It’s like nobody went in with an open mind, observed what was actually happening, and then made the right inferences about what the Germans were doing–At least, on the American side. I’m starting to get that maybe the same issue existed on the Soviet side, as well…

        • This is a difficult and interesting question.
          At the beginning of the journey, the Red Army studied the German experience very carefully. For example, the book by von Merkatz “German military manual on machine-gun business” was immediately translated into Russian, with comments from the officers of the Red Army.

          But after 1933, cooperation was broken. The transition to a universal machine gun was not noticed in time. In the USSR, work was carried out in this direction, but they did not fully understand the German concept. In addition, there were problems with the development of their machine guns and production.

          For the USSR, the Finnish concept seemed interesting. Finland was not a wealthy country, and the lahti-saloranta turned out to be a poor light machine gun. The Finns were forced to use the Suomi submachine gun as a light machine gun. In forest combat, at short distances, it worked.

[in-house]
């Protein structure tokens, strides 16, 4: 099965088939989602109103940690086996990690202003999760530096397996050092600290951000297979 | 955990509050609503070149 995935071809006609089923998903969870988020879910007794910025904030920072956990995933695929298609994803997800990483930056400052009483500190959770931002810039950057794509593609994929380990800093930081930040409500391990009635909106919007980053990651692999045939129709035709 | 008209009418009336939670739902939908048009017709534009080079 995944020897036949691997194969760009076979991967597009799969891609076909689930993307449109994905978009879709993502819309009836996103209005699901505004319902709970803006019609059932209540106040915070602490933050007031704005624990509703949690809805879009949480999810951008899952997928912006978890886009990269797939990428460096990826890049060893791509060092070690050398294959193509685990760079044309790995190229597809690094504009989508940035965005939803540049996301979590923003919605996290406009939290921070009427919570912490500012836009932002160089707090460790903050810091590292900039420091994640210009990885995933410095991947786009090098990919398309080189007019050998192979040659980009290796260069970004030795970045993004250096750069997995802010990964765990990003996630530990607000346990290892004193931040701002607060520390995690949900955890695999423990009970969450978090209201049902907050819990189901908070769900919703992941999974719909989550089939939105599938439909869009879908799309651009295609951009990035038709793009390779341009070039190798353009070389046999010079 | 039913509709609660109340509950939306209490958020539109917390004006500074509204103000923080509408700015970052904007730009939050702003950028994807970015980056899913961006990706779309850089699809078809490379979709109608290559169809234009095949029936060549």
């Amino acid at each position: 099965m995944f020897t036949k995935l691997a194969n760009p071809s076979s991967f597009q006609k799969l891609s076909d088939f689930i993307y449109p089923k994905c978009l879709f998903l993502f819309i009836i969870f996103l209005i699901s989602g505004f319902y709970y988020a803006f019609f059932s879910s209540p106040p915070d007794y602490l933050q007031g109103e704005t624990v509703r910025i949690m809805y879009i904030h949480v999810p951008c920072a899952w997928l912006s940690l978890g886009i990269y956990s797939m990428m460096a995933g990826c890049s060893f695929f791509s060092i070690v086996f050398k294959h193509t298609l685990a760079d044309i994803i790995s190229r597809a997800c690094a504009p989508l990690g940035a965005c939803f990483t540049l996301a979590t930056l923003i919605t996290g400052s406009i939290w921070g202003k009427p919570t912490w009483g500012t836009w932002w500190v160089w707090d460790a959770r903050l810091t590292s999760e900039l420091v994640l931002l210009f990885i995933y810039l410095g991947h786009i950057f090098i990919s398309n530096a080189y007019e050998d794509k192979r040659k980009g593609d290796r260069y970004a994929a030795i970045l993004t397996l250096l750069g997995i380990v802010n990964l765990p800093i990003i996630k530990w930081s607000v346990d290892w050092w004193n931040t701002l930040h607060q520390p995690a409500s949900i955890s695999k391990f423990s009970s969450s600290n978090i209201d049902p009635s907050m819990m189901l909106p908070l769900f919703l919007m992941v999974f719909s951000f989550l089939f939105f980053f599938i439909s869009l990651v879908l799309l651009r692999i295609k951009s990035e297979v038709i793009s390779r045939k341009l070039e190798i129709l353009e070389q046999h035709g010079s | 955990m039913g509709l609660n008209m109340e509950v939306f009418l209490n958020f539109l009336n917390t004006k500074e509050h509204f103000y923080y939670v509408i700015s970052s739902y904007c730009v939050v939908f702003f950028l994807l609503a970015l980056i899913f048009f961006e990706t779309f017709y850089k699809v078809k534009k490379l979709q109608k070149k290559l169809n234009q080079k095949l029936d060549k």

There were two concepts in the USSR before the war.

          1) Arming the army with self-loading rifles. This was done in the USA (guarantor). But Tokarev’s rifle turned out to be too complex for production and for conscripts.
          2) Submachine guns. Degtyarev’s submachine gun was too expensive. There were two candidates before the war. Infantry machine gun (this is not a mistake) Shpitalny and Shpagin’s submachine gun. Shpagin won. Its design was simple and reliable. This made it possible to give the infantry a lot of automatic fire.

          During the war, Soviet officers at the front demanded to make an analogue of the MG. They understood the German system better. But the creation of such a machine gun was too difficult a task. I think the designers of the M60 would agree with this. :))))

          • Mmmmm… I think it’s more a case of the US “developers” (I refuse to call them either engineers or designers…) not grasping the essentials of the whole GPMG idea in the first place. They thought the MG42 was an inferior weapon in ohsomanyways, mostly due to the “cheap and shoddy construction” and the “too high rate of fire”.